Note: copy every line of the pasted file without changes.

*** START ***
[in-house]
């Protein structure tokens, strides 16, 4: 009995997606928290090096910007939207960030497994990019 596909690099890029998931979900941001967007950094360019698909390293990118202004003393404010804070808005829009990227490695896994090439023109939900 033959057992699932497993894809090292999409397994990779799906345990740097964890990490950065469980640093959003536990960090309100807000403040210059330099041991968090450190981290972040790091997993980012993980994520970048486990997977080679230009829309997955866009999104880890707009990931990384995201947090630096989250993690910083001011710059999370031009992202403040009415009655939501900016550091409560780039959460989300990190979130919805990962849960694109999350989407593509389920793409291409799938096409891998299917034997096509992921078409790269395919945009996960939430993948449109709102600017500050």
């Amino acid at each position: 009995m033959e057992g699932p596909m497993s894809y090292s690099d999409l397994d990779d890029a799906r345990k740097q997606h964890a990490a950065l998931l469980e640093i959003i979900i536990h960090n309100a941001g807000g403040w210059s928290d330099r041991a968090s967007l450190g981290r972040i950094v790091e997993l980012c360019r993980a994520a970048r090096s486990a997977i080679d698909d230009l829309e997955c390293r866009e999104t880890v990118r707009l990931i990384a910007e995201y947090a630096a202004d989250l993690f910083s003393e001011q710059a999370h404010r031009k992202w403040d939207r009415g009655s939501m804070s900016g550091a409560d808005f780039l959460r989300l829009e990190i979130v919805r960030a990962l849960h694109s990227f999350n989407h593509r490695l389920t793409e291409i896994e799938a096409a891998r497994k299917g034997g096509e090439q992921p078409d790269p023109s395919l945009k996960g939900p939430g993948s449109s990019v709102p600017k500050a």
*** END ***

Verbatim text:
[in-house]
């Protein structure tokens, strides 16, 4: 009995997606928290090096910007939207960030497994990019 596909690099890029998931979900941001967007950094360019698909390293990118202004003393404010804070808005829009990227490695896994090439023109939900 033959057992699932497993894809090292999409397994990779799906345990740097964890990490950065469980640093959003536990960090309100807000403040210059330099041991968090450190981290972040790091997993980012993980994520970048486990997977080679230009829309997955866009999104880890707009990931990384995201947090630096989250993690910083001011710059999370031009992202403040009415009655939501900016550091409560780039959460989300990190979130919805990962849960694109999350989407593509389920793409291409799938096409891998299917034997096509992921078409790269395919945009996960939430993948449109709102600017500050």
């Amino acid at each position: 009995m033959e057992g699932p596909m497993s894809y090292s690099d999409l397994d990779d890029a799906r345990k740097q997606h964890a990490a950065l998931l469980e640093i959003i979900i536990h960090n309100a941001g807000g403040w210059s928290d330099r041991a968090s967007l450190g981290r972040i950094v790091e997993l980012c360019r993980a994520a970048r090096s486990a997977i080679d698909d230009l829309e997955c390293r866009e999104t880890v990118r707009l990931i990384a910007e995201y947090a630096a202004d989250l993690f910083s003393e001011q710059a999370h404010r031009k992202w403040d939207r009415g009655s939501m804070s900016g550091a409560d808005f780039l959460r989300l829009e990190i979130v919805r960030a990962l849960h694109s990227f999350n989407h593509r490695l389920t793409e291409i896994e799938a096409a891998r497994k299917g034997g096509e090439q992921p078409d790269p023109s395919l945009k996960g939900p939430g993948s449109s990019v709102p600017k500050a």